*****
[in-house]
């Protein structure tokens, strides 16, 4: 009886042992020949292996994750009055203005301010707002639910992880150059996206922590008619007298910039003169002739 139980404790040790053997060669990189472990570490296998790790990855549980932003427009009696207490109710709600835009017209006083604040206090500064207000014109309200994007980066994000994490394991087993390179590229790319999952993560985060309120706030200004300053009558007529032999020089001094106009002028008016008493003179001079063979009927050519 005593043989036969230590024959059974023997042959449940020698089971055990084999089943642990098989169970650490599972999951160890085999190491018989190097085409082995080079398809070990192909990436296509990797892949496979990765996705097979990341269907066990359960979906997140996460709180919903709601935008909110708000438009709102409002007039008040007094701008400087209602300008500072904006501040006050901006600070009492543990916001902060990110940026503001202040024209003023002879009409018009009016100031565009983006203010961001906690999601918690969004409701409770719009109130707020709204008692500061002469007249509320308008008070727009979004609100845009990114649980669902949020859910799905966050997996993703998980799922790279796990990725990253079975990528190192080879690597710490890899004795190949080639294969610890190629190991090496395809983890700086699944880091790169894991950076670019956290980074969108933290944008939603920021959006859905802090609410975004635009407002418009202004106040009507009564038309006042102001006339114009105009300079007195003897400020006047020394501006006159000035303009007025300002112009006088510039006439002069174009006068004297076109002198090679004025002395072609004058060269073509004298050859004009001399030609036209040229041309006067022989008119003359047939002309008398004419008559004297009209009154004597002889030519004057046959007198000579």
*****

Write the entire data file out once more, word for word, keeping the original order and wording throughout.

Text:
[in-house]
């Protein structure tokens, strides 16, 4: 009886042992020949292996994750009055203005301010707002639910992880150059996206922590008619007298910039003169002739 139980404790040790053997060669990189472990570490296998790790990855549980932003427009009696207490109710709600835009017209006083604040206090500064207000014109309200994007980066994000994490394991087993390179590229790319999952993560985060309120706030200004300053009558007529032999020089001094106009002028008016008493003179001079063979009927050519 005593043989036969230590024959059974023997042959449940020698089971055990084999089943642990098989169970650490599972999951160890085999190491018989190097085409082995080079398809070990192909990436296509990797892949496979990765996705097979990341269907066990359960979906997140996460709180919903709601935008909110708000438009709102409002007039008040007094701008400087209602300008500072904006501040006050901006600070009492543990916001902060990110940026503001202040024209003023002879009409018009009016100031565009983006203010961001906690999601918690969004409701409770719009109130707020709204008692500061002469007249509320308008008070727009979004609100845009990114649980669902949020859910799905966050997996993703998980799922790279796990990725990253079975990528190192080879690597710490890899004795190949080639294969610890190629190991090496395809983890700086699944880091790169894991950076670019956290980074969108933290944008939603920021959006859905802090609410975004635009407002418009202004106040009507009564038309006042102001006339114009105009300079007195003897400020006047020394501006006159000035303009007025300002112009006088510039006439002069174009006068004297076109002198090679004025002395072609004058060269073509004298050859004009001399030609036209040229041309006067022989008119003359047939002309008398004419008559004297009209009154004597002889030519004057046959007198000579």